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Title: The mechanistic basis of vascular and neural dysfunction in patients with diabetes : the role of ethnic differences
Author: Fadavi, Hassan
ISNI:       0000 0004 5369 3226
Awarding Body: University of Manchester
Current Institution: University of Manchester
Date of Award: 2014
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Neuropathy is one of the main long term complications of diabetes affecting 30-50% of patients. It is the major contributing factor for foot ulceration with a life time risk which may be as high as 25%. Hence neuropathy leads to reduced pain and pressure perception, anatomic deformities and an impaired microcirculation. More specifically, unperceived minor trauma results in cutaneous injury which when combined with an inadequate pressure induced vasodilator response leads to tissue breakdown and ulceration. Once ulcers form, healing may be delayed or difficult to achieve, particularly if infection occurs in the deeper tissues and bone which can then lead to amputation. In the UK, South Asians (people originating from India, Pakistan and Bangladesh) have an excess mortality for coronary artery disease (CAD), stroke and end-stage renal disease when compared to white Europeans. However, it has been shown that South Asian people with type 2 diabetes in the UK are only one third as likely to have a foot ulcer compared with White European diabetic patients. This has been attributed to lower levels of peripheral neuropathy in Asians, but has not been systematically explored in detail. In the present study, both neurological and vascular deficits in a group of South Asian and European patients with type II diabetes have been assessed. The results demonstrate that: • South Asian diabetic patients have poorer glycaemic control, but paradoxically lower triglycerides. This finding may be relevant to the finding that they have a lower incidence of neuropathy, as triglycerides have been related to neuropathy and foot ulceration. • South Asians compared to Europeans have better small fibre function and a trend for better structure (Intra epidermal nerve fibre density and corneal nerve morphology) and large fibre function assessed with nerve conduction studies. • South Asians have higher foot skin oxygenation and hyperaemic blood flow response to heating. • South Asians have a thicker epidermis and a trend for a better capillary density. Therefore these alterations may protect South Asians from the development of foot ulceration.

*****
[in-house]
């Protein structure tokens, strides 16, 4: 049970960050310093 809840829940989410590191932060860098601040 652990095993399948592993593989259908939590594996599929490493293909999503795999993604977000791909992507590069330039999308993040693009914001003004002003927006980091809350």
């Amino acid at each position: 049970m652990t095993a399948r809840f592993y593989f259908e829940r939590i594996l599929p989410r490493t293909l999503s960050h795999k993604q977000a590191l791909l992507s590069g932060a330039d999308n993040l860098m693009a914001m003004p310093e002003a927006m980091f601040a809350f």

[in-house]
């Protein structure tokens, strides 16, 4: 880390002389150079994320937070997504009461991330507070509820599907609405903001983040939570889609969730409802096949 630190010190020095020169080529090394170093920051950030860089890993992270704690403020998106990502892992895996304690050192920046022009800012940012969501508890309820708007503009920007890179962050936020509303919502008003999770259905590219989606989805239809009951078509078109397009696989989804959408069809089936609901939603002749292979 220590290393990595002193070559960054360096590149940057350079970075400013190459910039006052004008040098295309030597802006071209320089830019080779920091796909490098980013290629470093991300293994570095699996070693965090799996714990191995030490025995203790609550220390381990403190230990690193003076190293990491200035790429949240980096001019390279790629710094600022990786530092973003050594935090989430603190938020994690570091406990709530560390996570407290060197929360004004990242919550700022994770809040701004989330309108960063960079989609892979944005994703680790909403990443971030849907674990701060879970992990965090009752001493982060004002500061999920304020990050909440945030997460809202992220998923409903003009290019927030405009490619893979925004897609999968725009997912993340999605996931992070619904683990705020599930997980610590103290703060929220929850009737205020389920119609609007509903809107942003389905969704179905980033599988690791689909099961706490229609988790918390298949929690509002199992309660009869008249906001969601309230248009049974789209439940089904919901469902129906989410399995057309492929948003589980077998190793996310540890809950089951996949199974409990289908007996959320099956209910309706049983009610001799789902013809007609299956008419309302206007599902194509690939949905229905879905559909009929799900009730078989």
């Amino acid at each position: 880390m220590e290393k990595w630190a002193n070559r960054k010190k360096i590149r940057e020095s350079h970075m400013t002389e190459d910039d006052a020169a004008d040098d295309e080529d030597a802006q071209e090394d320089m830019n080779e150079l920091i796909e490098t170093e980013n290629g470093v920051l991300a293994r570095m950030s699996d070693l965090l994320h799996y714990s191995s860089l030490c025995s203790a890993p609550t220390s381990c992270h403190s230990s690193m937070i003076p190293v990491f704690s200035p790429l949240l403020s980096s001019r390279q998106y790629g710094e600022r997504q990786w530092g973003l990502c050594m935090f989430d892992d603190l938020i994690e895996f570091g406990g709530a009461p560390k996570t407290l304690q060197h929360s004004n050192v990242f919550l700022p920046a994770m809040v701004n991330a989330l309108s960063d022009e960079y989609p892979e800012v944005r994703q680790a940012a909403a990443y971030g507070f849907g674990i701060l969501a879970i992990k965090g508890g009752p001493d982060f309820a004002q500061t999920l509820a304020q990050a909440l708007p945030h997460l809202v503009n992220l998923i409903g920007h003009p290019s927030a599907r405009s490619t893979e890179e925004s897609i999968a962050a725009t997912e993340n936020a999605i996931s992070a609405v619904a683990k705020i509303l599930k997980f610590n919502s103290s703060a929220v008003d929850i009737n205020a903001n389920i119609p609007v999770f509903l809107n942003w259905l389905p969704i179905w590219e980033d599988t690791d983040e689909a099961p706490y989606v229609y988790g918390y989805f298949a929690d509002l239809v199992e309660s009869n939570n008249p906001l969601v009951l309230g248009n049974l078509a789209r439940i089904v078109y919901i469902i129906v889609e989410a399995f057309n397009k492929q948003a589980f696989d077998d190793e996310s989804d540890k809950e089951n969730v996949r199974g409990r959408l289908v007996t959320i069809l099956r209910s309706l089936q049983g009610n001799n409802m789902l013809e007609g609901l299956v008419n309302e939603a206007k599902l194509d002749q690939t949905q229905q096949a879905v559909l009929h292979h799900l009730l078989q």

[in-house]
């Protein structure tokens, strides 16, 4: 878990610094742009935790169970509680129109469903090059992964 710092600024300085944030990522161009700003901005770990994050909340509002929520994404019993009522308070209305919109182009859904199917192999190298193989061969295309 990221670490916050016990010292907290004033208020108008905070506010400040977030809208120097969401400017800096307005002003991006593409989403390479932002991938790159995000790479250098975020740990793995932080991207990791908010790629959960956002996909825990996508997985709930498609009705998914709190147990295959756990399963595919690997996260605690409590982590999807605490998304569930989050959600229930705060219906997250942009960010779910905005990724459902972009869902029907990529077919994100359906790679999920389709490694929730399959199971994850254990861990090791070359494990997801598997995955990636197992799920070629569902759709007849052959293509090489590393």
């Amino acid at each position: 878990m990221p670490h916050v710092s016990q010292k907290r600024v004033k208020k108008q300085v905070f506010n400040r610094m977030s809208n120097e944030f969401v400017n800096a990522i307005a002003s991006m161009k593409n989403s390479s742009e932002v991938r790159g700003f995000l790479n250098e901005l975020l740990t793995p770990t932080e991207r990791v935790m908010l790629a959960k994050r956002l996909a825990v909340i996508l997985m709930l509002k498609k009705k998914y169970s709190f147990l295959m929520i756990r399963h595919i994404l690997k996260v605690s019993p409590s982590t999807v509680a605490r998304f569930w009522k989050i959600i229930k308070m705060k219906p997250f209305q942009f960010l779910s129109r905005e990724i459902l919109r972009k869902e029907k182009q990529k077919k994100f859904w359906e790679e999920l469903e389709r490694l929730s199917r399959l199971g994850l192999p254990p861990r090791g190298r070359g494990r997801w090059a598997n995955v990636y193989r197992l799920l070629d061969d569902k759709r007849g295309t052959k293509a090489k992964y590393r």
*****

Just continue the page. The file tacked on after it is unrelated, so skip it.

Supervisor: Not available Sponsor: Not available
Qualification Name: Thesis (Ph.D.) Qualification Level: Doctoral
EThOS ID:  DOI: Not available
Keywords: Diabetic neuropathy ; foot ulcer ; ethnicity